Is North Carolina's Anti-LGBT Law Unconstitutional?

The legal challenge to HB2 is taking shape
N.C. Lieutenant Governor's Office

If the courts rule North Carolina’s new anti-LGBT law unconstitutional, a real possibility, here’s the likely hinge on which the case will turn (emphasis mine):

The bills [targeting transgender people] are also a reminder of what the Supreme Court calls animus: the mix of bias, dislike and fear that can overtake communities. Lt. Gov. Dan Forest said Charlotte’s ordinance “would have given pedophiles, sex offenders and perverts free rein to watch women, boys and girls undress and use the bathroom,” cruel characterizations that have no relationship to being transgender. The court has been clear for years that animus is not a constitutionally permissible basis for legislation. It’s actually the 20th anniversary of the court’s recognition of that principle, in another case in which a state tried to undo local efforts to protect L.G.B.T. people from discrimination. In the 1996 case Romer v. Evans, the court ruled that Colorado could not amend its state Constitution to block cities and counties from passing ordinances that throw up a legal shield on the basis of sexual orientation.

In other words, Colorado wanted to stop local anti-discrimination efforts much like the one in Charlotte that North Carolina just stopped. “We probably haven’t seen something as sweeping as the Colorado amendment until now,” says Sarah Preston, acting executive director of the North Carolina office of the A.C.L.U.

Romer v. Evans was based on Amendment 2, a 1992 referendum—approved by 53 percent of Colorado voters—that prohibited all branches of state government from passing legislation or adopting policies that prohibited discrimination against lesbians, gay men or bisexuals based on their sexual orientation. The court overturned it in a landmark 6-3 ruling, and Justice Anthony Kennedy wrote this for the majority (again, emphasis mine):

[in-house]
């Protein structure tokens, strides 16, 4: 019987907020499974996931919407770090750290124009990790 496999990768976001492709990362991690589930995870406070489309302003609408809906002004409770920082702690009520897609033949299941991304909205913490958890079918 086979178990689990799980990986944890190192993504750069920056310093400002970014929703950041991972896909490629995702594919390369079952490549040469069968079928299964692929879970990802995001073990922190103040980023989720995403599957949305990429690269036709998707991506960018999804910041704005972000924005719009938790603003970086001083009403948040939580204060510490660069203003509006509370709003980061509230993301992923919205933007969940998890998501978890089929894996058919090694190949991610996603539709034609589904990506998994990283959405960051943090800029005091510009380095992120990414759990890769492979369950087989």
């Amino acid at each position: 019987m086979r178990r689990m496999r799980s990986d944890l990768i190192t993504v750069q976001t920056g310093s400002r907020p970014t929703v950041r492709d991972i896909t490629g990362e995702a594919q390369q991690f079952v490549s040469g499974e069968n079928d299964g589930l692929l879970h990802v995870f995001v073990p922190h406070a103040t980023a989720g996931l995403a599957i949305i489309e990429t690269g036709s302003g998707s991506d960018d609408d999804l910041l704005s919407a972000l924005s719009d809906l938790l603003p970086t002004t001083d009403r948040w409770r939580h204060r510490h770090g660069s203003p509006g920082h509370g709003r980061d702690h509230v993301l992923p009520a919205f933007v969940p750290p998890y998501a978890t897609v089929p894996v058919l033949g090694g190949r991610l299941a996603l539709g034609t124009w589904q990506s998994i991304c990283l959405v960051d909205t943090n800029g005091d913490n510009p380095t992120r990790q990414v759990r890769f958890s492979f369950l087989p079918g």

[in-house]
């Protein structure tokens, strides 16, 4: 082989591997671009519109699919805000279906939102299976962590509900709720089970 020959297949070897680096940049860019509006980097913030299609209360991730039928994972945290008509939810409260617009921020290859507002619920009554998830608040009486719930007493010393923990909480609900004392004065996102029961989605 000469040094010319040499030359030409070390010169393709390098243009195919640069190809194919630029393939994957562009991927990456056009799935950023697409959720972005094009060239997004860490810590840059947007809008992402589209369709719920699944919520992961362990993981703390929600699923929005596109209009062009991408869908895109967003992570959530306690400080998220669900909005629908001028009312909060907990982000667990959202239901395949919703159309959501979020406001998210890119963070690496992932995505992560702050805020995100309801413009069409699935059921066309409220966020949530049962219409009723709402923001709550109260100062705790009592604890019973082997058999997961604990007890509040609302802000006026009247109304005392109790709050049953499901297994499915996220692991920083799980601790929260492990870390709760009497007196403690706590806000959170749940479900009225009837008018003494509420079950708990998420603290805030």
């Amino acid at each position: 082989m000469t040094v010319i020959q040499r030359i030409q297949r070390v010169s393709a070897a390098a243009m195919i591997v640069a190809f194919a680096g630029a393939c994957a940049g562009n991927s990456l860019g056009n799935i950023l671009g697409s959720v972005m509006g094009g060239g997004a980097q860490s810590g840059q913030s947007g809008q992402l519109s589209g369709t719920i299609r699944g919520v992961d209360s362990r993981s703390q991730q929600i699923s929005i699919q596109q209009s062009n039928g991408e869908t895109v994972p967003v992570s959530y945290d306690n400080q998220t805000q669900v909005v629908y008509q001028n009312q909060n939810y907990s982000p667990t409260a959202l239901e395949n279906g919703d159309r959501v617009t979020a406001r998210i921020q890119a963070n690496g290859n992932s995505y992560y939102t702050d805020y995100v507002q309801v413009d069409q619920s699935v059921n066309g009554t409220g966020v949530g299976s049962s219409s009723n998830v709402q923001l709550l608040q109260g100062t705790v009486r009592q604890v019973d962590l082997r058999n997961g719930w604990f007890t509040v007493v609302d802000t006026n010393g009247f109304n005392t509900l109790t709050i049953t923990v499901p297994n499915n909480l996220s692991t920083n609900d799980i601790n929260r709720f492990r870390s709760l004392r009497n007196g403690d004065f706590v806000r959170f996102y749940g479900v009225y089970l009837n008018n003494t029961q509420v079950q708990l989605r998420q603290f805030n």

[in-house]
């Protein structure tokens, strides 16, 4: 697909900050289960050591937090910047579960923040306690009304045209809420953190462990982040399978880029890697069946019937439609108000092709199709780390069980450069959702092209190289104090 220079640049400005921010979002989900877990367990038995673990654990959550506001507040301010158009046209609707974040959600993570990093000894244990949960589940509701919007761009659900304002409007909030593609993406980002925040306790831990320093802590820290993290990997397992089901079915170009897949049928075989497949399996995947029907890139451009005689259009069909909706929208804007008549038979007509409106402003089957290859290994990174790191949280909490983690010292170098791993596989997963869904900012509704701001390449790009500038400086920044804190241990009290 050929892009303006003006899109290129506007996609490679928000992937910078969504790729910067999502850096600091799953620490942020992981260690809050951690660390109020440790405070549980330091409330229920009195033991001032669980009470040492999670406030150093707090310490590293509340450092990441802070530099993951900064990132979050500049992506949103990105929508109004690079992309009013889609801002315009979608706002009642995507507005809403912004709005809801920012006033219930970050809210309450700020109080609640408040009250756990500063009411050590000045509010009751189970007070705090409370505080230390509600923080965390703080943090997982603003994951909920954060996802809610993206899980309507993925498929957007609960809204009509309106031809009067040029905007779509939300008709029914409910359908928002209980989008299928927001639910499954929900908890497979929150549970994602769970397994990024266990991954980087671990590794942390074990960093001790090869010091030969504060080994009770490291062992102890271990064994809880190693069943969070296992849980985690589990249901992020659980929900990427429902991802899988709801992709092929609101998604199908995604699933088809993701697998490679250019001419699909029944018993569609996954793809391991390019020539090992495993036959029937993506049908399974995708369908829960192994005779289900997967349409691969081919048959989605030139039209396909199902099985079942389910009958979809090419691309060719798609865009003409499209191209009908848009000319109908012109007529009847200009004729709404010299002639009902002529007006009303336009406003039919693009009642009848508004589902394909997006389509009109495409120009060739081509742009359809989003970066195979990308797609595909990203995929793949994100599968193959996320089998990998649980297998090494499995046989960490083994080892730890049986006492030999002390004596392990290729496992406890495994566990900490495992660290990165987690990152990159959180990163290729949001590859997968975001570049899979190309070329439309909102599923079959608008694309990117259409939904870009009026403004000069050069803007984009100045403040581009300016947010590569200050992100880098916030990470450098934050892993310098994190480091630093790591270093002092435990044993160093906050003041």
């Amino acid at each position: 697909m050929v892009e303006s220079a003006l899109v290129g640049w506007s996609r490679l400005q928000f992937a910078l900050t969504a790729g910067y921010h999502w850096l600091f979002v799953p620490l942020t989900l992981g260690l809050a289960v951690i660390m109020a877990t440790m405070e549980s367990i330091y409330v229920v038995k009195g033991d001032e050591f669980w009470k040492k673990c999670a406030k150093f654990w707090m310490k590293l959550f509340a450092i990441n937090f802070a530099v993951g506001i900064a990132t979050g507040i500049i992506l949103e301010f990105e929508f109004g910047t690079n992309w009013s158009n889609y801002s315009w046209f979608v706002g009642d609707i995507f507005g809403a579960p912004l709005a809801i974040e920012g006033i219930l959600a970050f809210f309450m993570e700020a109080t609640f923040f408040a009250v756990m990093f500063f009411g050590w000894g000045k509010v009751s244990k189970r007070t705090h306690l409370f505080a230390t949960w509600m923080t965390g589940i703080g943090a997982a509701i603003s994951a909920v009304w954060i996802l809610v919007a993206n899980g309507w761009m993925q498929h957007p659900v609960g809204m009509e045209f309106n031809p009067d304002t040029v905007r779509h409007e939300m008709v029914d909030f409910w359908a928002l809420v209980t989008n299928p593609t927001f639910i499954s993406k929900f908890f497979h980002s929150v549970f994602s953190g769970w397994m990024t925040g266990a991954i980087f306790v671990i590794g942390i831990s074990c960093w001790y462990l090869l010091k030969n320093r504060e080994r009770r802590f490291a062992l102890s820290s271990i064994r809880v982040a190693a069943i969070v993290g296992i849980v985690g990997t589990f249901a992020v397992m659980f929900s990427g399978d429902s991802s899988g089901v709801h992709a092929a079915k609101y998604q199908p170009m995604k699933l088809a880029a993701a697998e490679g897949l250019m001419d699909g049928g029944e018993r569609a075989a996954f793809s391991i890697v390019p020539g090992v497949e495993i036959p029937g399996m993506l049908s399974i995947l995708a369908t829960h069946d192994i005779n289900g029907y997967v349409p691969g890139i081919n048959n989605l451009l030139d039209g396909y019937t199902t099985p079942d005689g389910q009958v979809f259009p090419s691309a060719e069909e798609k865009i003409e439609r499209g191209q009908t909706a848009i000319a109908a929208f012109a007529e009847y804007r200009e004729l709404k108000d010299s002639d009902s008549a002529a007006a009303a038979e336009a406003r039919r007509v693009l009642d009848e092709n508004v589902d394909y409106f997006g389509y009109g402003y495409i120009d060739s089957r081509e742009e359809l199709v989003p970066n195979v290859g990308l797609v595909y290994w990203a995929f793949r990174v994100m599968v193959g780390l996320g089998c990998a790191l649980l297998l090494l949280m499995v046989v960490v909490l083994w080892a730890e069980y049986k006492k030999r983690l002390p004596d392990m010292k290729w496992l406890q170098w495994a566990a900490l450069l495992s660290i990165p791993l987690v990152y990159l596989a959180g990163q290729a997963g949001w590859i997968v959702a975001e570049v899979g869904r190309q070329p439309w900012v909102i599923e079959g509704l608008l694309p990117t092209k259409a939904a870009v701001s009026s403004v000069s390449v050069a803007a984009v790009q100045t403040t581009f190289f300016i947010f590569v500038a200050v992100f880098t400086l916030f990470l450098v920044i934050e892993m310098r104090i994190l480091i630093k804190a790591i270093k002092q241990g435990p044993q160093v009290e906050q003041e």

The Fourteenth Amendment's promise that no person shall be denied the equal protection of the laws must co-exist with the practical necessity that most legislation classifies for one purpose or another, with resulting disadvantage to various groups or persons … We have attempted to reconcile the principle with the reality by stating that, if a law neither burdens a fundamental right nor targets a suspect class, we will uphold the legislative classification so long as it bears a rational relation to some legitimate end.

Amendment 2 fails, indeed defies, even this conventional inquiry. First, the amendment has the peculiar property of imposing a broad and undifferentiated disability on a single named group, an exceptional and, as we shall explain, invalid form of legislation. Second, its sheer breadth is so discontinuous with the reasons offered for it that the amendment seems inexplicable by anything but animus toward the class that it affects; it lacks a rational relationship to legitimate state interests.

This afternoon, I spoke with Chris Brook, the legal director for the ACLU of North Carolina, about the legal avenues the organization might take to try to get HB2 overturned. He specifically mentioned Romer v. Evans and the Equal Protection and Due Process clauses of the 14th Amendment. Brook said he expects the ACLU and the organizations named in this statement to file a federal lawsuit on those (and possibly other) grounds “in a matter of days rather than weeks.”

(And here’s an interesting tidbit: In the mid-’90s, a Washington, D.C., firm named Hogan & Hartson represented gay activists in Romer v. Evans as part of its pro bono work. A young lawyer specializing in appeals did research and helped prepare oral arguments on the plaintiffs’ behalf, and “did a brilliant job,” according to one of his bosses. The lawyer? John Roberts.)

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